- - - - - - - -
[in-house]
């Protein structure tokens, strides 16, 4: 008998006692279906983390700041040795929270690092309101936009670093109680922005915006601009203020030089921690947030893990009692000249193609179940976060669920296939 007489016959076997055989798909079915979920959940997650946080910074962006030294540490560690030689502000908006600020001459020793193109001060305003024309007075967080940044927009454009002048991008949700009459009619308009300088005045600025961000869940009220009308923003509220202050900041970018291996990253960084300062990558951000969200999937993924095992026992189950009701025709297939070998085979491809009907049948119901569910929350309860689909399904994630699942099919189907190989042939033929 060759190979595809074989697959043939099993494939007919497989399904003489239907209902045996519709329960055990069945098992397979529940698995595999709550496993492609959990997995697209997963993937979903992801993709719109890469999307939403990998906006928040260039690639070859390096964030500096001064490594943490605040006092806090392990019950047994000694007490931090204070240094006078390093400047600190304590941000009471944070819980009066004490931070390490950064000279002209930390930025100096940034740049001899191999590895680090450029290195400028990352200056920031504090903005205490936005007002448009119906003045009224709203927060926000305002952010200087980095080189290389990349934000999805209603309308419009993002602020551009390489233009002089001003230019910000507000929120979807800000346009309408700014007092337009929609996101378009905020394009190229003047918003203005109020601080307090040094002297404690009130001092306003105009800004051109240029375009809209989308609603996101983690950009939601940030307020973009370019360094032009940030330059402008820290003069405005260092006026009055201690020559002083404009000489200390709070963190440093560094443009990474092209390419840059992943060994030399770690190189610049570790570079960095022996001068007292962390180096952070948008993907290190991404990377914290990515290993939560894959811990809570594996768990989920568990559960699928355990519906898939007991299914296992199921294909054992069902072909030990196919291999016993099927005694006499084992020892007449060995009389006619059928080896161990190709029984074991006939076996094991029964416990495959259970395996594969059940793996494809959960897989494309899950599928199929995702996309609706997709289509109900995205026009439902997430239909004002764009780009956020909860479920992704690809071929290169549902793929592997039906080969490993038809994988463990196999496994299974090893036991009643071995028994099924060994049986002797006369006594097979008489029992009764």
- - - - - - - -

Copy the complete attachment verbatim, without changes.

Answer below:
[in-house]
């Protein structure tokens, strides 16, 4: 008998006692279906983390700041040795929270690092309101936009670093109680922005915006601009203020030089921690947030893990009692000249193609179940976060669920296939 007489016959076997055989798909079915979920959940997650946080910074962006030294540490560690030689502000908006600020001459020793193109001060305003024309007075967080940044927009454009002048991008949700009459009619308009300088005045600025961000869940009220009308923003509220202050900041970018291996990253960084300062990558951000969200999937993924095992026992189950009701025709297939070998085979491809009907049948119901569910929350309860689909399904994630699942099919189907190989042939033929 060759190979595809074989697959043939099993494939007919497989399904003489239907209902045996519709329960055990069945098992397979529940698995595999709550496993492609959990997995697209997963993937979903992801993709719109890469999307939403990998906006928040260039690639070859390096964030500096001064490594943490605040006092806090392990019950047994000694007490931090204070240094006078390093400047600190304590941000009471944070819980009066004490931070390490950064000279002209930390930025100096940034740049001899191999590895680090450029290195400028990352200056920031504090903005205490936005007002448009119906003045009224709203927060926000305002952010200087980095080189290389990349934000999805209603309308419009993002602020551009390489233009002089001003230019910000507000929120979807800000346009309408700014007092337009929609996101378009905020394009190229003047918003203005109020601080307090040094002297404690009130001092306003105009800004051109240029375009809209989308609603996101983690950009939601940030307020973009370019360094032009940030330059402008820290003069405005260092006026009055201690020559002083404009000489200390709070963190440093560094443009990474092209390419840059992943060994030399770690190189610049570790570079960095022996001068007292962390180096952070948008993907290190991404990377914290990515290993939560894959811990809570594996768990989920568990559960699928355990519906898939007991299914296992199921294909054992069902072909030990196919291999016993099927005694006499084992020892007449060995009389006619059928080896161990190709029984074991006939076996094991029964416990495959259970395996594969059940793996494809959960897989494309899950599928199929995702996309609706997709289509109900995205026009439902997430239909004002764009780009956020909860479920992704690809071929290169549902793929592997039906080969490993038809994988463990196999496994299974090893036991009643071995028994099924060994049986002797006369006594097979008489029992009764």